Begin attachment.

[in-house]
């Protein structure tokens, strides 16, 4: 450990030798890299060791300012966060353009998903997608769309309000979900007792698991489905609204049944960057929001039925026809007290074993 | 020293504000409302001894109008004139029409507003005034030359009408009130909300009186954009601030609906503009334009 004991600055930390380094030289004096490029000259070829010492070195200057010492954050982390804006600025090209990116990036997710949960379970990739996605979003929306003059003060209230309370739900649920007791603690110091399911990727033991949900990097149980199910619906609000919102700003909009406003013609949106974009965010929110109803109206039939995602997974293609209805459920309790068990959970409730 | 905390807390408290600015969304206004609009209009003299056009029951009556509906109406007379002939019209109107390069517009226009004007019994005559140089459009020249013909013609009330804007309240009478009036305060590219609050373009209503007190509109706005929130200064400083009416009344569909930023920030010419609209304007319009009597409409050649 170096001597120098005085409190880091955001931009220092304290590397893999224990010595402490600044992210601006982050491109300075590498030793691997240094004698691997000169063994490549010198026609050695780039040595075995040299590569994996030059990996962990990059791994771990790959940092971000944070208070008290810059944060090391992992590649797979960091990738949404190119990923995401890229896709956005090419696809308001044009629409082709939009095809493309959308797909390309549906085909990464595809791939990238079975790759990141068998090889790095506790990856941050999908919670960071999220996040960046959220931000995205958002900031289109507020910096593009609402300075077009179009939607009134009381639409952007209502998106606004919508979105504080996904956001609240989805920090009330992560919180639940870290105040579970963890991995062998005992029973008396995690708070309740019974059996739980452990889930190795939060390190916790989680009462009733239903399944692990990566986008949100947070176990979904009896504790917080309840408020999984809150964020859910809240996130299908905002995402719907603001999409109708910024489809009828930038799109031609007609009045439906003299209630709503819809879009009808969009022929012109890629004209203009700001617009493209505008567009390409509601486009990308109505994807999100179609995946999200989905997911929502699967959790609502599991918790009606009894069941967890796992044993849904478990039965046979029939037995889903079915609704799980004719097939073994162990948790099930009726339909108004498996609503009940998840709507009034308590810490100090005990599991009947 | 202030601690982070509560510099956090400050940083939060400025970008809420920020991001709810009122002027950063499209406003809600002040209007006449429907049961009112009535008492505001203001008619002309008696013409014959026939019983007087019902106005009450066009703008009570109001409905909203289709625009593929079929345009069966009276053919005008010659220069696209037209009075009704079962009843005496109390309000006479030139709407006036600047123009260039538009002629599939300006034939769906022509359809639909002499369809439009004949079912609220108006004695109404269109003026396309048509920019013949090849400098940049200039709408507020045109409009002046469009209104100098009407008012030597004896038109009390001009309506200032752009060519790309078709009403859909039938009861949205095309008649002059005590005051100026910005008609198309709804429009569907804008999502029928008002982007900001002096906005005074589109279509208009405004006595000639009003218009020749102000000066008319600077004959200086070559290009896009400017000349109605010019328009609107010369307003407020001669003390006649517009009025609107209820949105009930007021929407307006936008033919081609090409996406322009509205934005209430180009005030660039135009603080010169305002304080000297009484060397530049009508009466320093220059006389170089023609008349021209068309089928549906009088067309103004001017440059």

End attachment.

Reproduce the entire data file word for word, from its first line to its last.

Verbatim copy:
[in-house]
């Protein structure tokens, strides 16, 4: 450990030798890299060791300012966060353009998903997608769309309000979900007792698991489905609204049944960057929001039925026809007290074993 | 020293504000409302001894109008004139029409507003005034030359009408009130909300009186954009601030609906503009334009 004991600055930390380094030289004096490029000259070829010492070195200057010492954050982390804006600025090209990116990036997710949960379970990739996605979003929306003059003060209230309370739900649920007791603690110091399911990727033991949900990097149980199910619906609000919102700003909009406003013609949106974009965010929110109803109206039939995602997974293609209805459920309790068990959970409730 | 905390807390408290600015969304206004609009209009003299056009029951009556509906109406007379002939019209109107390069517009226009004007019994005559140089459009020249013909013609009330804007309240009478009036305060590219609050373009209503007190509109706005929130200064400083009416009344569909930023920030010419609209304007319009009597409409050649 170096001597120098005085409190880091955001931009220092304290590397893999224990010595402490600044992210601006982050491109300075590498030793691997240094004698691997000169063994490549010198026609050695780039040595075995040299590569994996030059990996962990990059791994771990790959940092971000944070208070008290810059944060090391992992590649797979960091990738949404190119990923995401890229896709956005090419696809308001044009629409082709939009095809493309959308797909390309549906085909990464595809791939990238079975790759990141068998090889790095506790990856941050999908919670960071999220996040960046959220931000995205958002900031289109507020910096593009609402300075077009179009939607009134009381639409952007209502998106606004919508979105504080996904956001609240989805920090009330992560919180639940870290105040579970963890991995062998005992029973008396995690708070309740019974059996739980452990889930190795939060390190916790989680009462009733239903399944692990990566986008949100947070176990979904009896504790917080309840408020999984809150964020859910809240996130299908905002995402719907603001999409109708910024489809009828930038799109031609007609009045439906003299209630709503819809879009009808969009022929012109890629004209203009700001617009493209505008567009390409509601486009990308109505994807999100179609995946999200989905997911929502699967959790609502599991918790009606009894069941967890796992044993849904478990039965046979029939037995889903079915609704799980004719097939073994162990948790099930009726339909108004498996609503009940998840709507009034308590810490100090005990599991009947 | 202030601690982070509560510099956090400050940083939060400025970008809420920020991001709810009122002027950063499209406003809600002040209007006449429907049961009112009535008492505001203001008619002309008696013409014959026939019983007087019902106005009450066009703008009570109001409905909203289709625009593929079929345009069966009276053919005008010659220069696209037209009075009704079962009843005496109390309000006479030139709407006036600047123009260039538009002629599939300006034939769906022509359809639909002499369809439009004949079912609220108006004695109404269109003026396309048509920019013949090849400098940049200039709408507020045109409009002046469009209104100098009407008012030597004896038109009390001009309506200032752009060519790309078709009403859909039938009861949205095309008649002059005590005051100026910005008609198309709804429009569907804008999502029928008002982007900001002096906005005074589109279509208009405004006595000639009003218009020749102000000066008319600077004959200086070559290009896009400017000349109605010019328009609107010369307003407020001669003390006649517009009025609107209820949105009930007021929407307006936008033919081609090409996406322009509205934005209430180009005030660039135009603080010169305002304080000297009484060397530049009508009466320093220059006389170089023609008349021209068309089928549906009088067309103004001017440059």